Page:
In the utility closet at Bear Brook, behind the brooms mops and shelves of earth friendly cleaning products there is something squirmy going on. Meet Bear Brook's new residents; a host of red wriggler worms.
At first the members of the New Hampshire Conservation Corps weren't entirely sure how to welcome the new addition to camp. "They aren't exactly friendly or outgoing," said NHCC member Geoffrey Lloyd. "I asked them if they wanted to go hiking and they just ignored me."
But friendships began to sprout as the worms found their own niche in the close-knit community. As it turns out, red wrigglers are extremely good at getting rid of kitchen waste. Daniel Moffatt was surprised by "how excited these guys can get about garbage." Each week since their arrival the worms have eaten about half their weight in vegetable scraps, apple cores, shredded newspaper and miscellaneous kitchen waste.
Tensions did run high after the worms held an open-mic night that went into the early hours and woke several members with slam-poetry and acoustic renditions of Journey's "Don't Stop Believing." But with the promise of worm castings for use as top-rate garden fertilizer in the spring, members were willing to work out their differences. "I think it's helped that we stopped feeding them coffee grounds." says Emma Trester-Wilson.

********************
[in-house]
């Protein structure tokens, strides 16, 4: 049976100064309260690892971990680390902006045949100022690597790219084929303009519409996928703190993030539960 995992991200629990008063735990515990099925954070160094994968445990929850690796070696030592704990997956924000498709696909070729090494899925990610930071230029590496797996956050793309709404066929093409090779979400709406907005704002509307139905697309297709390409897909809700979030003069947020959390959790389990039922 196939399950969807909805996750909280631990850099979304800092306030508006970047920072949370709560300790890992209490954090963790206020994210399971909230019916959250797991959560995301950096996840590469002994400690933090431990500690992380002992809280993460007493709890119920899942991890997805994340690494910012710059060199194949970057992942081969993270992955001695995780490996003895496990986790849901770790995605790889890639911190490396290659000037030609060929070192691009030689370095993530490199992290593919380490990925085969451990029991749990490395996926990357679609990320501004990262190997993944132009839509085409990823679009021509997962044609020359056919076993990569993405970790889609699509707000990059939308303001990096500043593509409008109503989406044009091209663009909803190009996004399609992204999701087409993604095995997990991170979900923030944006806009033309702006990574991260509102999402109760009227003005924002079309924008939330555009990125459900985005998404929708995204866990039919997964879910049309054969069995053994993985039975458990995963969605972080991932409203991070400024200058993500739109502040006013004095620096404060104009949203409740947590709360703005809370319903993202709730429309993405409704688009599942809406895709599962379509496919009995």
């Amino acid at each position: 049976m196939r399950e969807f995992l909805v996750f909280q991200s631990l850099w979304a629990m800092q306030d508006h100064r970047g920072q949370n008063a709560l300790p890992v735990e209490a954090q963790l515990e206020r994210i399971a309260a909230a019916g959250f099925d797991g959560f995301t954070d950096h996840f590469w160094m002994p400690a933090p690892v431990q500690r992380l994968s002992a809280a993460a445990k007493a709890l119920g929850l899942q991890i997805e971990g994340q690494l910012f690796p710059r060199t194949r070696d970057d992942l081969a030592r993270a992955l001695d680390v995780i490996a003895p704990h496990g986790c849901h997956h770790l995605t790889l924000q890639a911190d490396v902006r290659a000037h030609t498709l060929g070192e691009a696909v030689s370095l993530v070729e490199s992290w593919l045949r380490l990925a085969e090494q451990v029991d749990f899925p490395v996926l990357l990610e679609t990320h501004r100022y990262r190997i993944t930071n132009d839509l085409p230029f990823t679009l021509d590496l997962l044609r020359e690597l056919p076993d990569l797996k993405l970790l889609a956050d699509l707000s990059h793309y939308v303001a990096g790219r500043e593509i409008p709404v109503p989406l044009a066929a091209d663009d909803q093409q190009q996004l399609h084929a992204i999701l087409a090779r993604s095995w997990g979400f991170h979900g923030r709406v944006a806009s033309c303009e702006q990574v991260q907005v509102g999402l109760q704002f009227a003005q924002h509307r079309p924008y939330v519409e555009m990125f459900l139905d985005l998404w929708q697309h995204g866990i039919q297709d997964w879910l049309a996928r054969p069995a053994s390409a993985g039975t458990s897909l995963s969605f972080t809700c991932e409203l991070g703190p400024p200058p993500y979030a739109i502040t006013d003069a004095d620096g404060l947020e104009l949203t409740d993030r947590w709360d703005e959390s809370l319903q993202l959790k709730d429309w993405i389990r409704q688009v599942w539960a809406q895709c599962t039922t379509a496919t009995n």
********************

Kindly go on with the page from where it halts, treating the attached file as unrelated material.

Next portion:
Bear Brook is not the only place welcoming worms. Vermiculture, also called worm composting is becoming a popular method of composting food waste, although there are some limitations. For example, large amounts of acidic foods such as citrus and onions are not recommended for worms, and adding pet waste, meat and dairy products will result in stinky worm bins. Aside from these drawbacks, worm composting is an easy, odorless, and low maintenance alternative which requires little space. Worm castings are also an excellent source of soil for potted plants and gardens.
There are many resources available to anyone interested in starting their own worm bins. Our worms came from Joan O'Connor of Joan's Famous Composting Worms in Henniker, New Hampshire. "Worms Eat My Garbage; how to Set Up and Maintain a Worm Composting System," by Mary Appelhof is a wonderful comprehensive guide for beginners. Online an abundance of detailed websites on vermiculture are only a Google search away.
As for the worms at Bear Brook? "They're definitely here to stay." Said Marlee Levielle, Education and Service Learning Manager for the NHCC. "We're all looking forward to spring when we can use the worm castings in our gardens." Geoffrey Lloyd is just "hoping that when the weather gets warmer the worms will be more eager to hit the trails."